restrictions on money funds, coupled with limitations or fees on redemptions by
consumers or other money fund purchasers. Rosengren added that with
'appropriately calibrated' capital and redemption policies. the incentive for
investors to run would be greatly reduced. The move would reduce the risk that
investors would not receive the full value of their redemptions, he added.
Comments from Rosengren come after Fed chairman Ben Bernanke on Monday evening
reiterated his concerns about money funds.
On Wednesday, Kansas City Fed President Esther George said the most important
step in restoring market discipline to the financial system would be to
eliminate too-big-to-fail policies, including taking advantage of a provision in
the Gramm-Leach-Bliley Act that would force divestitures or termination of new
activities within 180 days if a financial holding company isn't well managed or
capitalized. George also said bank capital standards, in particular leverage
requirements tied to equity capital, need to be strengthened as she fretted
about the lengthy transition period of Basel III. Risk-based capital standards
is a concern of George because banks are quick to arbitrage whatever standards
there are and because it is hard to say risk weights have been accurate measures
of risk. George supported the implementation of the Volcker Rule and added there
may be more financial activities that are incompatible with public safety nets.
The U.S. Labor Department said Wednesday that the prices paid for goods imported
into the U.S. climbed higher by 1.3% in March, mainly because of higher oil
costs. Compared to a revised 0.1% decrease in February, import prices in
February were originally reported up 0.4% and fuel costs surged higher by 4.3%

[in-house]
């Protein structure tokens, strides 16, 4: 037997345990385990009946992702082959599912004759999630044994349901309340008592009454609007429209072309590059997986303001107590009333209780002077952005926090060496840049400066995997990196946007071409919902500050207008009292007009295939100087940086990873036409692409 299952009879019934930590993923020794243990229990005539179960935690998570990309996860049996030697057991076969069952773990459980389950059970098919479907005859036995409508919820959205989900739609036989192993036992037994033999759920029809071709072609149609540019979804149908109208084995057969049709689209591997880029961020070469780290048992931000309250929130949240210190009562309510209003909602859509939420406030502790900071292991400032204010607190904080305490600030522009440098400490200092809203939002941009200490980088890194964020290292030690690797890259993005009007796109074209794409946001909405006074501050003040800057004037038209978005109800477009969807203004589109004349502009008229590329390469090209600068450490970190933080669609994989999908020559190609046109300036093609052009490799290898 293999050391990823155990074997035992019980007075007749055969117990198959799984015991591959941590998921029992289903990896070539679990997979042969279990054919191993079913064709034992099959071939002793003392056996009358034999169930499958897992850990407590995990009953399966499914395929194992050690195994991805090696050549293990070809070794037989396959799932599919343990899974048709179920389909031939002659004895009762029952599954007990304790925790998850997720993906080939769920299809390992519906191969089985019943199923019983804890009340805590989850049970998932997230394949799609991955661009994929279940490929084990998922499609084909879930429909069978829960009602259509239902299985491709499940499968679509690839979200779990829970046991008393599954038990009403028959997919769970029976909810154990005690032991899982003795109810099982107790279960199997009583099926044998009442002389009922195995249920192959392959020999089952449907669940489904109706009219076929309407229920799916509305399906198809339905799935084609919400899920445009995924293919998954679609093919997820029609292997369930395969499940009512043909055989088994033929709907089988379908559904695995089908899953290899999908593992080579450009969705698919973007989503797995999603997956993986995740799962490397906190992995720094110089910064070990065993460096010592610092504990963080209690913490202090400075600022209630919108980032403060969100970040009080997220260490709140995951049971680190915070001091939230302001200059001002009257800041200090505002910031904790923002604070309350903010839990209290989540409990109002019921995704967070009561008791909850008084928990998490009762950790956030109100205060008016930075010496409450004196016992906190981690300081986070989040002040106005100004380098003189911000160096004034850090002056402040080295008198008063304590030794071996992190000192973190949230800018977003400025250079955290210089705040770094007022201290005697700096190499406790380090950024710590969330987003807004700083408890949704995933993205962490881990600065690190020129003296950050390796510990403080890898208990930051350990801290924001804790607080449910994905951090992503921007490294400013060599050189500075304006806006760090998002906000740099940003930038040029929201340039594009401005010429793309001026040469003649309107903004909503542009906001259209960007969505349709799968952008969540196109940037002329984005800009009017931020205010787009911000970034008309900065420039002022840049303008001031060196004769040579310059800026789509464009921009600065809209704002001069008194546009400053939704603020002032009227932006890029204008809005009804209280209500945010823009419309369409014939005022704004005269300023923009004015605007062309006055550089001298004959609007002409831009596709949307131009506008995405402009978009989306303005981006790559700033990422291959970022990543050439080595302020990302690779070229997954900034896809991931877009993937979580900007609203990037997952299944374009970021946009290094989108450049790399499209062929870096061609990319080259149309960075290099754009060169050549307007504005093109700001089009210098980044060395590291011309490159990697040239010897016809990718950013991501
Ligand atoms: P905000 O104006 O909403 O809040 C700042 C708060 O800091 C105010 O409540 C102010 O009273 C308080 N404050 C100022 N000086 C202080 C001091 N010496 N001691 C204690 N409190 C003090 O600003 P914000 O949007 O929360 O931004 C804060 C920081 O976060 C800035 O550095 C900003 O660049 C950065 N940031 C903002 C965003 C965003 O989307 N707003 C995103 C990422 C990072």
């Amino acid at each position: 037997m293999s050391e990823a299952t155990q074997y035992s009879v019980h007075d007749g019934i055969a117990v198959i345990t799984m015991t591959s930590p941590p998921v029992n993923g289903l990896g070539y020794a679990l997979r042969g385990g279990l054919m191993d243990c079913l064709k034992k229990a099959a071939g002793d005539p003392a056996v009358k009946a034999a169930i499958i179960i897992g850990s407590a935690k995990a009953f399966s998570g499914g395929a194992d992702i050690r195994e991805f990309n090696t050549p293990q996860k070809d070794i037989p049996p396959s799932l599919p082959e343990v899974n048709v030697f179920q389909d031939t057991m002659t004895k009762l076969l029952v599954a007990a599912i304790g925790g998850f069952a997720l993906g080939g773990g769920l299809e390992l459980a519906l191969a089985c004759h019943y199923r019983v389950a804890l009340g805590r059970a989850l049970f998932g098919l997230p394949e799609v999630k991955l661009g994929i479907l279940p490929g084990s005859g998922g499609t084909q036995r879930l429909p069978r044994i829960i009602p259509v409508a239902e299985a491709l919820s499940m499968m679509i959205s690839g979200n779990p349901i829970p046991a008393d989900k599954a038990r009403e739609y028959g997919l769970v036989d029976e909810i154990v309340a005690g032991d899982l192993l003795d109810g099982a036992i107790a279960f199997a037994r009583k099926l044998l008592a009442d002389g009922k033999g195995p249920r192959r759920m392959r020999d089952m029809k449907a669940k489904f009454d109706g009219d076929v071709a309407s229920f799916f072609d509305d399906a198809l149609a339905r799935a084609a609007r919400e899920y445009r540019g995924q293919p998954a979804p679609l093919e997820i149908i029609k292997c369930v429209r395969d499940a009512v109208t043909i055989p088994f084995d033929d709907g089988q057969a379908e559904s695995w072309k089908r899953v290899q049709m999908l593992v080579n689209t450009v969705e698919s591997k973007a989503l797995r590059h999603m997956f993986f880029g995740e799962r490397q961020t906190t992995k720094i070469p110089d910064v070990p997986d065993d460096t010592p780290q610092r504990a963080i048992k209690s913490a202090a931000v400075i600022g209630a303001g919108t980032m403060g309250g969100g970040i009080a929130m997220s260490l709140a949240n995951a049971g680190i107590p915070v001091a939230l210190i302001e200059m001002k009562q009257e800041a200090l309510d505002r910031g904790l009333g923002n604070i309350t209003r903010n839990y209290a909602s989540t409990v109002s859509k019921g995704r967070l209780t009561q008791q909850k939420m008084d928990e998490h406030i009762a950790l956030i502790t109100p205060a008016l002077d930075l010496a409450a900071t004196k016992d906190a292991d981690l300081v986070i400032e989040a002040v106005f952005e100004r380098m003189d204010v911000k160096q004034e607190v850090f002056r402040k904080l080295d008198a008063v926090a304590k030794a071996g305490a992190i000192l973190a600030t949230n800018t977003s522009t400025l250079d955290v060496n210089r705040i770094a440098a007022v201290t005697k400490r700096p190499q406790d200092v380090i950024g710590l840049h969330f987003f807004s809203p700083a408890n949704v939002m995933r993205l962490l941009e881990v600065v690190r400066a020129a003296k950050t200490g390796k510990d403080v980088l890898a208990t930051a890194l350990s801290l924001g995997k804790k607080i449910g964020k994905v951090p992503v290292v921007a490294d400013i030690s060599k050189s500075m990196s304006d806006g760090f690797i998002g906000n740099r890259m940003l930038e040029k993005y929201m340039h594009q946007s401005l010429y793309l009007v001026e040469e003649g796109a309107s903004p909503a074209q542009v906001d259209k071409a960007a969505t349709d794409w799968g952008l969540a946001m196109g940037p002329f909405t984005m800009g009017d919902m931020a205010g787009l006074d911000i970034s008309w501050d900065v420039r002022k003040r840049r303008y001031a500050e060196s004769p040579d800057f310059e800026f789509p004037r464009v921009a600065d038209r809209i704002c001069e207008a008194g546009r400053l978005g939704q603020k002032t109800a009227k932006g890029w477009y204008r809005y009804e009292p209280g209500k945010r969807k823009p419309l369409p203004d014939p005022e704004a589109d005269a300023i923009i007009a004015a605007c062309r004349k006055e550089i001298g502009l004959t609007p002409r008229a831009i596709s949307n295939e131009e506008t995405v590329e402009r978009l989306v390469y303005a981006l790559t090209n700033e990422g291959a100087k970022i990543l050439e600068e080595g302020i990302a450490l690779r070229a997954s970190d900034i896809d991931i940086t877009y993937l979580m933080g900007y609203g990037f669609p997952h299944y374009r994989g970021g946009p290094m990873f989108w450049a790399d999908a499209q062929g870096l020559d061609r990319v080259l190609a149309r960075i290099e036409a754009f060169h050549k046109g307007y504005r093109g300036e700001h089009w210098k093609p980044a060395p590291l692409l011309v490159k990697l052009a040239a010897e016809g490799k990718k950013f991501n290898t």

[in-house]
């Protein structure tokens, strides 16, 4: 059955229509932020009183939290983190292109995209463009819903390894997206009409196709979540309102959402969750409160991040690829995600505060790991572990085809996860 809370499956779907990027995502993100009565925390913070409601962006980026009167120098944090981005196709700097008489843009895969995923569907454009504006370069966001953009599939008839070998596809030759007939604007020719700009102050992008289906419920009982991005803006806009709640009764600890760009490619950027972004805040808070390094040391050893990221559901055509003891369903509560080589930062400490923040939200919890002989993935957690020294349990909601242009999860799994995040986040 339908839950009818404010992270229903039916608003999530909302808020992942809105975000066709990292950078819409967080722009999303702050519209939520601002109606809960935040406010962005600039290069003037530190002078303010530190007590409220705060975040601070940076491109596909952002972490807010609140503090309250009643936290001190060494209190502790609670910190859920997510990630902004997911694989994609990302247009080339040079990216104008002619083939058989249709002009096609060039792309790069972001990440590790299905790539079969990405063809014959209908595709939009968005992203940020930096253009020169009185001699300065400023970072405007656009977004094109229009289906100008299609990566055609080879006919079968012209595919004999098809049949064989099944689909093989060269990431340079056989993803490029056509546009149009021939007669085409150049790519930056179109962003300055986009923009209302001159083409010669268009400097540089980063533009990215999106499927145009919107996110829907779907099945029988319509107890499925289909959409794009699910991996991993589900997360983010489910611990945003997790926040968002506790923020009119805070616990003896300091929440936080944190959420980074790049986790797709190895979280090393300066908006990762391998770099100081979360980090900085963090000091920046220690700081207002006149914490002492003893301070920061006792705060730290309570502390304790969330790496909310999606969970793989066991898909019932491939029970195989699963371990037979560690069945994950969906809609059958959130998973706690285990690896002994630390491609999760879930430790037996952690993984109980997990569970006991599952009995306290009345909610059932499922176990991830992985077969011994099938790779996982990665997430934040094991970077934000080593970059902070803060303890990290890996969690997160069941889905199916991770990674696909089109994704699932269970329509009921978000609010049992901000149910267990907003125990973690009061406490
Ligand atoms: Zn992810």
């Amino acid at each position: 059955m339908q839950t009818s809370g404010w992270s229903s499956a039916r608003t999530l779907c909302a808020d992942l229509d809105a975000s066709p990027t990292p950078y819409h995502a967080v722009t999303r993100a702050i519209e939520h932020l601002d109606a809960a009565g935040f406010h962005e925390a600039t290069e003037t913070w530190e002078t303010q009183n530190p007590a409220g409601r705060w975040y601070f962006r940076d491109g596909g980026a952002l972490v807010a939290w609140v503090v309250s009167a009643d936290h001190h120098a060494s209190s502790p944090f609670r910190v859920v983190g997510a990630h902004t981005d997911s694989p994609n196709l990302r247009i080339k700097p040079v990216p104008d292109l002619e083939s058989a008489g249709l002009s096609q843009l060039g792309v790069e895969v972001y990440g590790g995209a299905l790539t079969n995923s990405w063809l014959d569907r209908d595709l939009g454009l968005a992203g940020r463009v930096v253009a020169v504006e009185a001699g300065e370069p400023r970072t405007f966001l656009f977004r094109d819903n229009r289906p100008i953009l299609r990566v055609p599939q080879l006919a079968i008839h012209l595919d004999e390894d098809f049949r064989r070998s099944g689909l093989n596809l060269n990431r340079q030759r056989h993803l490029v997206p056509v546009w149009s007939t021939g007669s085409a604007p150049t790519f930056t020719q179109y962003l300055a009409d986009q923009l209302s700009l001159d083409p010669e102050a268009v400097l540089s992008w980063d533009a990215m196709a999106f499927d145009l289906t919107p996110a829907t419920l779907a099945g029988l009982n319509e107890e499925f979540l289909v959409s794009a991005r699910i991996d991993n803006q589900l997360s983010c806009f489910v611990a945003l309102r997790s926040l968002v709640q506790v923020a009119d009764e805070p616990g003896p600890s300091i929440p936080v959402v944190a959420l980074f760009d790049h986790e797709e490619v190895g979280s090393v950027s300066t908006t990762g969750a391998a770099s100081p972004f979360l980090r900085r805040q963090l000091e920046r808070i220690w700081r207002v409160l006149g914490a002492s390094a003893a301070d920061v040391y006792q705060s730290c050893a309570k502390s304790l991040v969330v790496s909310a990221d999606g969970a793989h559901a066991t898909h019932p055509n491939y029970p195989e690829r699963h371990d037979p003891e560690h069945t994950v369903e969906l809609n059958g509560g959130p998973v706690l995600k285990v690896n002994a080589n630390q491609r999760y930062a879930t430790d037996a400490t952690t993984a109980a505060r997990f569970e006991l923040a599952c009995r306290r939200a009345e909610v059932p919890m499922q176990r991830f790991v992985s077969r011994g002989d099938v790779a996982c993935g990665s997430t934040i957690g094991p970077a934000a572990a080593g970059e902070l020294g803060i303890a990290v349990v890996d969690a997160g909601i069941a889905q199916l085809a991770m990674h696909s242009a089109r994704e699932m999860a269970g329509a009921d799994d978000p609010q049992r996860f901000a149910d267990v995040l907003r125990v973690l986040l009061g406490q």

as the price of oil soared. Excluding fuel prices, import prices rose by only
0.3% last month. The price of U.S.- made goods exported to other nations, rose
0.8% in March.
President Barack Obama on Wednesday touted the controversial and, in many
quarters unpopular, 'Buffett rule' that would force the wealthiest Americans to
pay taxes at the very least at the same rate as regular wage earners. In a twist
aimed to needle conservative opposition, Obama said the principle was once
supported by a 'wild-eyed socialist, tax-hiking, class warrior' named Ronald
Reagan, who once said it was 'crazy' that loopholes allowed millionaires to
avoid paying their share of taxes. Congress should approve the so-called Buffett
Rule, President Barack Obama reiterated on Wednesday, keeping up a push for what
he calls tax fairness. The rule, named after Berkshire Hathaway chairman Warren
Buffett, would require millionaires to pay at least 30% of their income in taxes
before charity. Speaking in Washington, Obama said a vote next week in Congress
is an opportunity for lawmakers 'to stand up for the middle class and make the
tax system fair'.
On Wednesday, Tim Fox, a judge in Arkansas, slapped Johnson & Johnson with a
fine of more than $1.1 billion following a jury ruling that the company's
Janssen subsidiary hid risks associated with Risperdal, an antipsychotic drug.
Judge Fox found that Johnson & Johnson committed about 240,000 violations of the
state's Medicaid fraud law, one for each Risperdal prescription issued to
Medicaid patients over a 31/2-year period, with each violation carrying a $5,000
fine. Johnson & Johnson said it was 'disappointed' with the decision and plans
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April 11, 2012